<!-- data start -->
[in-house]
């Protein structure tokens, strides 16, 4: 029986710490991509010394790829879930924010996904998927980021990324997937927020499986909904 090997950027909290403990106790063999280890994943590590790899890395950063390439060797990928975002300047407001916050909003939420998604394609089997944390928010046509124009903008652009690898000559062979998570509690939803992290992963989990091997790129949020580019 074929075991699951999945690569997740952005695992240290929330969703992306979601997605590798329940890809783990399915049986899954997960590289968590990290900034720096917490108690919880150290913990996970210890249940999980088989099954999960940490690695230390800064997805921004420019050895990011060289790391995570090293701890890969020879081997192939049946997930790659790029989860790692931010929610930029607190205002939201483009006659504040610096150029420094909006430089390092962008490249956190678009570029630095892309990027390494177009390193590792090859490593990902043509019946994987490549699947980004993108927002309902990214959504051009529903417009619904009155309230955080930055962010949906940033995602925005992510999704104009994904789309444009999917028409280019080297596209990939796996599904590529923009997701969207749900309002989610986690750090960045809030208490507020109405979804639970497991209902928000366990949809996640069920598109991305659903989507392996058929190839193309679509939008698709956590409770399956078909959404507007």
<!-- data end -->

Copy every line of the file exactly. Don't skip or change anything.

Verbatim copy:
[in-house]
């Protein structure tokens, strides 16, 4: 029986710490991509010394790829879930924010996904998927980021990324997937927020499986909904 090997950027909290403990106790063999280890994943590590790899890395950063390439060797990928975002300047407001916050909003939420998604394609089997944390928010046509124009903008652009690898000559062979998570509690939803992290992963989990091997790129949020580019 074929075991699951999945690569997740952005695992240290929330969703992306979601997605590798329940890809783990399915049986899954997960590289968590990290900034720096917490108690919880150290913990996970210890249940999980088989099954999960940490690695230390800064997805921004420019050895990011060289790391995570090293701890890969020879081997192939049946997930790659790029989860790692931010929610930029607190205002939201483009006659504040610096150029420094909006430089390092962008490249956190678009570029630095892309990027390494177009390193590792090859490593990902043509019946994987490549699947980004993108927002309902990214959504051009529903417009619904009155309230955080930055962010949906940033995602925005992510999704104009994904789309444009999917028409280019080297596209990939796996599904590529923009997701969207749900309002989610986690750090960045809030208490507020109405979804639970497991209902928000366990949809996640069920598109991305659903989507392996058929190839193309679509939008698709956590409770399956078909959404507007």